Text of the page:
It might be difficult to infer such courtship and breeding behaviours on those extinct relatives of today’s modern birds – the Dinosauria.  However, the more scientists learn about individual behavioural differences in a species and how they can shape social relationships, then the case for suggesting complex breeding and socialising strategies amongst the Dinosauria becomes more compelling.

Inferring Complex Social Behaviours in Extinct Theropods

Beibeilong nesting scene.

A breeding pair of Beibeilong dinosaurs and their nest of giant dinosaur eggs.  Can studies of extant Aves provide clues to the social and breeding behaviours of the closely related Theropod dinosaurs?

Picture Credit: Zhao Chuang

The scientific paper: “Personality Shapes Pair Bonding in a Wild Bird Social System” by Josh A. Firth, Ella F. Cole, Christos C. Ioannou, John L. Quinn, Lucy M. Aplin, Antica Culina, Keith McMahon and Ben C. Sheldon and published in Nature Ecology and Evolution.

Everything Dinosaur acknowledges the assistance of a press release from Oxford University in the compilation of this article.

5 10, 2018

The World’s Largest Bird Ever!

By | October 5th, 2018|Animal News Stories, Dinosaur and Prehistoric Animal News Stories, Dinosaur Fans, Main Page|0 Comments

Vorombe titan – The Biggest Bird That Ever Lived

Scientists writing in the open access journal “Royal Society Open Science” have undertaken the first taxonomic revision for a very long time of the enigmatic family of giant, flightless birds, the “Elephant Birds”, that once roamed Madagascar.  In the first detailed study into the Aepyornithidae for fifty years, the research team concluded that their taxonomy is in fact spread across three genera and at least four distinct species.  Emerging out of this revision is Vorombe titan (meaning ‘big bird’ in Malagasy and Greek), the largest avian described to date.  V. titan may have lived as recently as 1,000 years ago and although standing more than three metres high and tipping the scales at an estimated eight hundred kilograms, this giant was relatively harmless, feeding on fruit, nuts and leaves.

At Around 3 Metres Tall and Weighing 800 Kilograms Vorombe titan is the Biggest of the Aepyornithidae

Giant "Elephant Bird" - Vorombe titan illustrated.

A life reconstruction of the biggest of the “Elephant Birds” Vorombe titan.

Picture Credit: Jaime Chirinos

Researchers at the international conservation charity, the Zoological Society of London’s Institute of Zoology, have used complex statistical analysis to reorder the Aepyornithidae, discovering unexpected diversity in these Madagascan birds.

Complicated Taxonomy

The first scientific assessments of the “Elephant Birds” took place in the 1850’s and species and genera assignment was based on comparative analysis, measurements and observed differences between fossils and bone specimens.  It had previously been suggested that up to fifteen different species made up the Aepyornithidae, assigned to two genera (Aepyornis and Mullerornis).  The scientists in this new study, coupled comparative analysis techniques familiar to 19th Century anatomists with the latest multivariate cluster analysis and Bayesian statistical processes to re-examine these large-bodied ratites.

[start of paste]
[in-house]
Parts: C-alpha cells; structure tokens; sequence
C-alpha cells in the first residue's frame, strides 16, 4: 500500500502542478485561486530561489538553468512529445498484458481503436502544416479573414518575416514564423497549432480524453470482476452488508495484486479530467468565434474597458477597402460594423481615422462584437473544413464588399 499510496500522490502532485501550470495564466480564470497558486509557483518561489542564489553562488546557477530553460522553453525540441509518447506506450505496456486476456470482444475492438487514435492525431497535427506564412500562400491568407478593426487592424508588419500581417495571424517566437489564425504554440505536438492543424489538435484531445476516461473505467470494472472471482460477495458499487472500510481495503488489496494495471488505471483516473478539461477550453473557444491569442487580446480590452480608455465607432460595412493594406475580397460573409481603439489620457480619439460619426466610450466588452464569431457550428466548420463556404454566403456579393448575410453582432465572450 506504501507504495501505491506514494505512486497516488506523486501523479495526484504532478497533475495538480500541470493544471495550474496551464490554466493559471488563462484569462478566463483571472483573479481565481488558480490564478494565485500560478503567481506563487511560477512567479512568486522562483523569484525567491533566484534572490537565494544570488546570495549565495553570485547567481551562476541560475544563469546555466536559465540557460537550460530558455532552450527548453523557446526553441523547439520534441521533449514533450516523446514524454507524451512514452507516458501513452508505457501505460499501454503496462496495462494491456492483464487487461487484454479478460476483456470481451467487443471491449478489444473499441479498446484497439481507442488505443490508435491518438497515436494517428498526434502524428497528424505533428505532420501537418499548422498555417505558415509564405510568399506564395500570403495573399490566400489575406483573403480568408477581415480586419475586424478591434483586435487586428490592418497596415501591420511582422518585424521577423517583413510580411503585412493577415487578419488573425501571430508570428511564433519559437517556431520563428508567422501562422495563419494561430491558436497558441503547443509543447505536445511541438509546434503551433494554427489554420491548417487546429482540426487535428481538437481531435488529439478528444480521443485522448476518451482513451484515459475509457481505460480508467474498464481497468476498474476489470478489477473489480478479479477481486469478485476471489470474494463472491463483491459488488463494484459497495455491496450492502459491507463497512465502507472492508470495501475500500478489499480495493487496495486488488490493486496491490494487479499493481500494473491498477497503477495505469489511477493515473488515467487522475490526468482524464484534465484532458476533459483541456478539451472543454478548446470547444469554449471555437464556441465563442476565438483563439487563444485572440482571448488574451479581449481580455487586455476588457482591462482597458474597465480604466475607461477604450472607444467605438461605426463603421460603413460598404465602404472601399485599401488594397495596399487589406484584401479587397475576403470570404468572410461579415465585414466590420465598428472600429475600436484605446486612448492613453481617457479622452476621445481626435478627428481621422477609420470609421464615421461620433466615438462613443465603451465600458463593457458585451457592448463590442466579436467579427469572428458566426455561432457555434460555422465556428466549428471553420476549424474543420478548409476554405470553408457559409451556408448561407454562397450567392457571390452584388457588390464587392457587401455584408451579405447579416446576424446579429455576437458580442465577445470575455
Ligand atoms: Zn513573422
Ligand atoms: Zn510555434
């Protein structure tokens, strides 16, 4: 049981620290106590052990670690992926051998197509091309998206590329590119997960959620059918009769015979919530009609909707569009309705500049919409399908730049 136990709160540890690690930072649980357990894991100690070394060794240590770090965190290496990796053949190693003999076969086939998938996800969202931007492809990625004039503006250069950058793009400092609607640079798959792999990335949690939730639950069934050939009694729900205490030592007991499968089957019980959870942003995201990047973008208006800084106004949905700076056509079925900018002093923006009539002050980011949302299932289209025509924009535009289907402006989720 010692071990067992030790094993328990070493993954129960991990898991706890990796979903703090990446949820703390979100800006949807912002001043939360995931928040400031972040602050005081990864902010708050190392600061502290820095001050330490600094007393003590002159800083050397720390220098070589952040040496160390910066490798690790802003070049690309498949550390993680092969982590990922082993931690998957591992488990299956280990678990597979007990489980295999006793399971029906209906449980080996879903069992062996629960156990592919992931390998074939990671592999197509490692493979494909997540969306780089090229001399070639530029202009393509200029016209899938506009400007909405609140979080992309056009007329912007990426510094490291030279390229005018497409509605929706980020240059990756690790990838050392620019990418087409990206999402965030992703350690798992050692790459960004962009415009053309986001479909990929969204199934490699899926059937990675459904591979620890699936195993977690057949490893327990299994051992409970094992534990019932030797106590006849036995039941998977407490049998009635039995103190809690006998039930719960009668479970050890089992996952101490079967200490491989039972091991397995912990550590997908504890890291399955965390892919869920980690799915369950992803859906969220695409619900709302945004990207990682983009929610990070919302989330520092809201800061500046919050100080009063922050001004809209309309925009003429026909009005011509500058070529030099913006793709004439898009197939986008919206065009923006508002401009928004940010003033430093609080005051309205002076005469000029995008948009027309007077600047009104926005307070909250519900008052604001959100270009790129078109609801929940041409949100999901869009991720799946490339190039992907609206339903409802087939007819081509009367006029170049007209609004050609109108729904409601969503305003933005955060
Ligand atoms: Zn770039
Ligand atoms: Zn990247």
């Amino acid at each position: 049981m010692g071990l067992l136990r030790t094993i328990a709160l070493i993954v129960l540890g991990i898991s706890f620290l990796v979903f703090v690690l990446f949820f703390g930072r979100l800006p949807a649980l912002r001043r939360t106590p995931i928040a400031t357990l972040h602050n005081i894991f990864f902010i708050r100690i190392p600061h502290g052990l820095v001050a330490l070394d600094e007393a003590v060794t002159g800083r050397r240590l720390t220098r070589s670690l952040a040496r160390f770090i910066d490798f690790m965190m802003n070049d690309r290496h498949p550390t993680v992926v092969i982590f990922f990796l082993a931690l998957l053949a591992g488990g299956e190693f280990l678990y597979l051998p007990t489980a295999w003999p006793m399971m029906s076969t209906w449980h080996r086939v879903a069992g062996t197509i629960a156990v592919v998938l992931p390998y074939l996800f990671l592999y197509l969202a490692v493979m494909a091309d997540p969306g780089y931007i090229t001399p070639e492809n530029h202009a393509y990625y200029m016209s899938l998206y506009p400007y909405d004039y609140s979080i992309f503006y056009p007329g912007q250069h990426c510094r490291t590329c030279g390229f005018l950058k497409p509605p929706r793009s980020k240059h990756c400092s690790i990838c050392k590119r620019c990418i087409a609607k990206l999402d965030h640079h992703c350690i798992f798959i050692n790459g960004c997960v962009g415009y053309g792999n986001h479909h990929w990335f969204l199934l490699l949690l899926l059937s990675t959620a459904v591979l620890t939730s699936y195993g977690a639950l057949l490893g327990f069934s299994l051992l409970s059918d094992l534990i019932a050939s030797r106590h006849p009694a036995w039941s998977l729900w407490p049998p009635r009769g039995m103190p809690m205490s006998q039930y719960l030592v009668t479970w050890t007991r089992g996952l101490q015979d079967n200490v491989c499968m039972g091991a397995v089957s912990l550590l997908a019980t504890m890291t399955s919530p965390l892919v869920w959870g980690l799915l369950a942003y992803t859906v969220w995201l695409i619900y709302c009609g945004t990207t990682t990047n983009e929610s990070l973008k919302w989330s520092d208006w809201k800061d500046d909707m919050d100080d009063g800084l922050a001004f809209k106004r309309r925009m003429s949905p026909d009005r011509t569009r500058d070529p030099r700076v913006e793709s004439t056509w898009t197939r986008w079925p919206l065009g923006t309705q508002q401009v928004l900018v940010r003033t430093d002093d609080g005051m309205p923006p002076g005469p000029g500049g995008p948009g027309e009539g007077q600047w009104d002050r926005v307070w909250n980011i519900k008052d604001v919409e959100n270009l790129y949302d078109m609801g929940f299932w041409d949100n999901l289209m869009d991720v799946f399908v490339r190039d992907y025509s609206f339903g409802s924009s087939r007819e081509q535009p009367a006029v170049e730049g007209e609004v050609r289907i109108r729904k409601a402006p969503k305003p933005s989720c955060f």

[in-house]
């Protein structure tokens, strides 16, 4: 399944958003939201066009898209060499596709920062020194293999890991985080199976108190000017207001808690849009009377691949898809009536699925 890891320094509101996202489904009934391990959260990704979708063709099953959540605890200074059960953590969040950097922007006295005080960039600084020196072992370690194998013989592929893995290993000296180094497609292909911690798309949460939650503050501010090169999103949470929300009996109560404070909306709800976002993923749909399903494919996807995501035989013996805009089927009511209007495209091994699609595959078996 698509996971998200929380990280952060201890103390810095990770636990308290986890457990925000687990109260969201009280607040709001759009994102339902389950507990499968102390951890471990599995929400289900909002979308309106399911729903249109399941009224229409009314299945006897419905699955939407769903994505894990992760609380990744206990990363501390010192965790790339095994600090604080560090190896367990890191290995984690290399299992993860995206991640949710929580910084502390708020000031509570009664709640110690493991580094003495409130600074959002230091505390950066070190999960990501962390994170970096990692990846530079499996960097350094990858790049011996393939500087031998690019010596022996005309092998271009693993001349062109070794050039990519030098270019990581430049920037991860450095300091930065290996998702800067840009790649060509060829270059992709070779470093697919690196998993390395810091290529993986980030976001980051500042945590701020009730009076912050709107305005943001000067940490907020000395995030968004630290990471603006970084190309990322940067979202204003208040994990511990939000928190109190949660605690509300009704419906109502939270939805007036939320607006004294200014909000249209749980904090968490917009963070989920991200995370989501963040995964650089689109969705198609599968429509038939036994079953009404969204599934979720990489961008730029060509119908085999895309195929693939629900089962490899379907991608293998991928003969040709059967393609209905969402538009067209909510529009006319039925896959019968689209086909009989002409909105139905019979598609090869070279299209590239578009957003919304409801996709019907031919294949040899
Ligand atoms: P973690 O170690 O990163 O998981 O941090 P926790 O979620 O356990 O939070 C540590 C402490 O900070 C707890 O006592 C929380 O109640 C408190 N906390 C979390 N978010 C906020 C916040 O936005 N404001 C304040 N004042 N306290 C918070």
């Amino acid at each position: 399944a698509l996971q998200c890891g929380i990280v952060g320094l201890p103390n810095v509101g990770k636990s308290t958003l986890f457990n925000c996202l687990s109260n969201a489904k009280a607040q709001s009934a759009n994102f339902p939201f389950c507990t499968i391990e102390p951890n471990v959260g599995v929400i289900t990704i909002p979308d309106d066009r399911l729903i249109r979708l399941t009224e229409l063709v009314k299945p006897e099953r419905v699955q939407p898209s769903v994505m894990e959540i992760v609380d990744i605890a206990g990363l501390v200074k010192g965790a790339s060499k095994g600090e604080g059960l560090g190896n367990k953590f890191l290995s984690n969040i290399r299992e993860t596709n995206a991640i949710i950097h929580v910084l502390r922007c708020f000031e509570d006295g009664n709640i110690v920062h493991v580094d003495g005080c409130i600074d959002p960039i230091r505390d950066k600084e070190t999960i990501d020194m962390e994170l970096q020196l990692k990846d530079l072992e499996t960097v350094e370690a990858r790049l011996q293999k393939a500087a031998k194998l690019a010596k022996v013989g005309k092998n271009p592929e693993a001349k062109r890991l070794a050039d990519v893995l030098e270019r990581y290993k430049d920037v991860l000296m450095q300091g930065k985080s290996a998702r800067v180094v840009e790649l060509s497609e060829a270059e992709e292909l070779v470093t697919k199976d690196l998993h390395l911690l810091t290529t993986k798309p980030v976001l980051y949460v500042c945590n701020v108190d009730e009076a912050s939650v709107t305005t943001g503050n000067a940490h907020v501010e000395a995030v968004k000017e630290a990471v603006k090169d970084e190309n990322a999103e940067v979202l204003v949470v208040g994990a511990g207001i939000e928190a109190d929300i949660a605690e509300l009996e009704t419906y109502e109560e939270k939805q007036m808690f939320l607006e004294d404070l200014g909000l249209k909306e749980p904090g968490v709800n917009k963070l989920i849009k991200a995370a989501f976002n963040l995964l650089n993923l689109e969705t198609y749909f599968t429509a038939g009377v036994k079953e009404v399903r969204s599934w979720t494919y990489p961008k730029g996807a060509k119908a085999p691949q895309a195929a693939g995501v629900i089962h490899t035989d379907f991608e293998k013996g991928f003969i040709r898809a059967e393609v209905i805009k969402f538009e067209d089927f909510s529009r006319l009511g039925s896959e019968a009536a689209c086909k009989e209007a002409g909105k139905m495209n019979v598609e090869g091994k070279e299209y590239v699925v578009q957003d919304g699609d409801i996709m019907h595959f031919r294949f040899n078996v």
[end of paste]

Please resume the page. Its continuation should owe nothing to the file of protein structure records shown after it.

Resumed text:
Using specimens from museums all over the world, the team identified three genera and at least four distinct species, as well as confirming that Vorombe titan is the biggest bird species known to science.

The first species to be described, Aepyornis maximus, had been considered to be the world’s largest avian.  However, in 1894, British scientist C.W. Andrews described an even larger species, Aepyornis titan, but this idea was controversial, the specimen ascribed to this new species – A. titan being thought by many scientists and academics to represent an unusually large example of A. maximus.

This new study establishes enough unique characteristics in the material associated with A. titan to conclude that it is, indeed, a separate species.  The size, morphology and robust nature of its bones are so different from all other members of the Aepyornithidae, that this specimen has been placed in its own genus and named Vorombe titan.

The Robust Femur of V. titan

Views of the very robust femur of Vorombe titan.

Views of the Vorombe titan, femur (specimen number NHMUK A439) Madagascar; part of syntype series.

Picture Credit: Royal Society Open Science

Lead author of the study, Dr James Hansford (Zoological Society of London’s Institute of Zoology) explained:

“Elephant birds were the biggest of Madagascar’s megafauna and arguably one of the most important in the islands evolutionary history, even more so than lemurs.  This is because large-bodied animals have an enormous impact on the wider ecosystem they live in via controlling vegetation through eating plants, spreading biomass and dispersing seeds through defecation.  Madagascar is still suffering the effects of the extinction of these birds today.”

Helping to Understand the Evolution of a Unique Island Community

Co-author Professor Samuel Turvey (Zoological Society of London’s Institute of Zoology), added:

“Without an accurate understanding of past species diversity, we can’t properly understand evolution or ecology in unique island systems such as Madagascar or reconstruct exactly what’s been lost since human arrival on these islands.  Knowing the history of biodiversity loss is essential to determine how to conserve today’s threatened species.”

This research links and clarifies the 19th Century research with the very latest machine learning and Bayesian clustering statistical techniques, helping to solve a taxonomic muddle.  With a better understanding of these extinct avian megafauna scientists will learn important lessons about the impact extinctions have on island communities.

The revelation that the biggest of these birds was forgotten by history is just one part of the remarkable story of the “Elephant Birds”.

The scientific paper: “Unexpected Diversity within the Extinct Elephant Birds (Aves: Aepyornithidae) and a New Identity for the World’s Largest Bird” by James P. Hansford, Samuel T. Turvey published by the Royal Society Open Science.